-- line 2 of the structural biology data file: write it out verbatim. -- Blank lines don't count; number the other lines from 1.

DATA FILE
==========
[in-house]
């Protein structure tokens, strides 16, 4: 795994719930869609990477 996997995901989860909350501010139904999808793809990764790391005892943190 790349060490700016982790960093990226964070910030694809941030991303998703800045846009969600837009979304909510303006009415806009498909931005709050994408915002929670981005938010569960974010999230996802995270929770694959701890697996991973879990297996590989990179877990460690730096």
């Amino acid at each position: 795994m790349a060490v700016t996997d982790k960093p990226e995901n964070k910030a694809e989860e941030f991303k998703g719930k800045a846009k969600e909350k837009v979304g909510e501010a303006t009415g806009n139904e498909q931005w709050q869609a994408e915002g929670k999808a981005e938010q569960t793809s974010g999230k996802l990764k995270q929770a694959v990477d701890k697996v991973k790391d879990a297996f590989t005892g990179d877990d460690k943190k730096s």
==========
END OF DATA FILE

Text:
């Protein structure tokens, strides 16, 4: 795994719930869609990477 996997995901989860909350501010139904999808793809990764790391005892943190 790349060490700016982790960093990226964070910030694809941030991303998703800045846009969600837009979304909510303006009415806009498909931005709050994408915002929670981005938010569960974010999230996802995270929770694959701890697996991973879990297996590989990179877990460690730096």